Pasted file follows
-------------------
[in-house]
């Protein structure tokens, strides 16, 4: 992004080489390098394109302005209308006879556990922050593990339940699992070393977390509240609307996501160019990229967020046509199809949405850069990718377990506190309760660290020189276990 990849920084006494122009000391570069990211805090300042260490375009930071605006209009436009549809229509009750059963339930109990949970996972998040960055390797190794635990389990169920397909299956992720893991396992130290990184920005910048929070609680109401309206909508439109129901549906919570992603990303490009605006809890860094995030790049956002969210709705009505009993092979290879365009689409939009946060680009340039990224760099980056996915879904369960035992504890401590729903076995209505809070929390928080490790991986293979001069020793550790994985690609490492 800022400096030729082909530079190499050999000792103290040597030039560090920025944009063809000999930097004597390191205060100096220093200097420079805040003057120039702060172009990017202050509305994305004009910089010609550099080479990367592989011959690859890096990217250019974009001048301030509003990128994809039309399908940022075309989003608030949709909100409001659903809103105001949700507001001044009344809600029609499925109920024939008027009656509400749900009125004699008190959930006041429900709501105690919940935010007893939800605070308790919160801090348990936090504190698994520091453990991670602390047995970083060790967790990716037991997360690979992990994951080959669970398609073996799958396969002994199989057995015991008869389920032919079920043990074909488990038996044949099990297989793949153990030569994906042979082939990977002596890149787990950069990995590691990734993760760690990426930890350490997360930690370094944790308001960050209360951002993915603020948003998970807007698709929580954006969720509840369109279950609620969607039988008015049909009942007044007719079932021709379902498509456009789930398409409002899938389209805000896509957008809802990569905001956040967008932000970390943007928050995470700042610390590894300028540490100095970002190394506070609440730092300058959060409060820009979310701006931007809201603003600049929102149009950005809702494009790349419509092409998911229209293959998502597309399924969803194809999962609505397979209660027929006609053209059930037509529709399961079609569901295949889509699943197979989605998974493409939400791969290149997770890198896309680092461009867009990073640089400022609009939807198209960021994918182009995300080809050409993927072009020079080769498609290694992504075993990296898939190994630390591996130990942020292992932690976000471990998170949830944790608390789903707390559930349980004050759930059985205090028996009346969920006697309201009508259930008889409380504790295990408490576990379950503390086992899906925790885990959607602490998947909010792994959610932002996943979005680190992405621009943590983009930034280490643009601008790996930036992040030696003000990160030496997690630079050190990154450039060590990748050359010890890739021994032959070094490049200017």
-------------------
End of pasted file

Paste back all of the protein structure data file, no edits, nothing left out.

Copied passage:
[in-house]
């Protein structure tokens, strides 16, 4: 992004080489390098394109302005209308006879556990922050593990339940699992070393977390509240609307996501160019990229967020046509199809949405850069990718377990506190309760660290020189276990 990849920084006494122009000391570069990211805090300042260490375009930071605006209009436009549809229509009750059963339930109990949970996972998040960055390797190794635990389990169920397909299956992720893991396992130290990184920005910048929070609680109401309206909508439109129901549906919570992603990303490009605006809890860094995030790049956002969210709705009505009993092979290879365009689409939009946060680009340039990224760099980056996915879904369960035992504890401590729903076995209505809070929390928080490790991986293979001069020793550790994985690609490492 800022400096030729082909530079190499050999000792103290040597030039560090920025944009063809000999930097004597390191205060100096220093200097420079805040003057120039702060172009990017202050509305994305004009910089010609550099080479990367592989011959690859890096990217250019974009001048301030509003990128994809039309399908940022075309989003608030949709909100409001659903809103105001949700507001001044009344809600029609499925109920024939008027009656509400749900009125004699008190959930006041429900709501105690919940935010007893939800605070308790919160801090348990936090504190698994520091453990991670602390047995970083060790967790990716037991997360690979992990994951080959669970398609073996799958396969002994199989057995015991008869389920032919079920043990074909488990038996044949099990297989793949153990030569994906042979082939990977002596890149787990950069990995590691990734993760760690990426930890350490997360930690370094944790308001960050209360951002993915603020948003998970807007698709929580954006969720509840369109279950609620969607039988008015049909009942007044007719079932021709379902498509456009789930398409409002899938389209805000896509957008809802990569905001956040967008932000970390943007928050995470700042610390590894300028540490100095970002190394506070609440730092300058959060409060820009979310701006931007809201603003600049929102149009950005809702494009790349419509092409998911229209293959998502597309399924969803194809999962609505397979209660027929006609053209059930037509529709399961079609569901295949889509699943197979989605998974493409939400791969290149997770890198896309680092461009867009990073640089400022609009939807198209960021994918182009995300080809050409993927072009020079080769498609290694992504075993990296898939190994630390591996130990942020292992932690976000471990998170949830944790608390789903707390559930349980004050759930059985205090028996009346969920006697309201009508259930008889409380504790295990408490576990379950503390086992899906925790885990959607602490998947909010792994959610932002996943979005680190992405621009943590983009930034280490643009601008790996930036992040030696003000990160030496997690630079050190990154450039060590990748050359010890890739021994032959070094490049200017």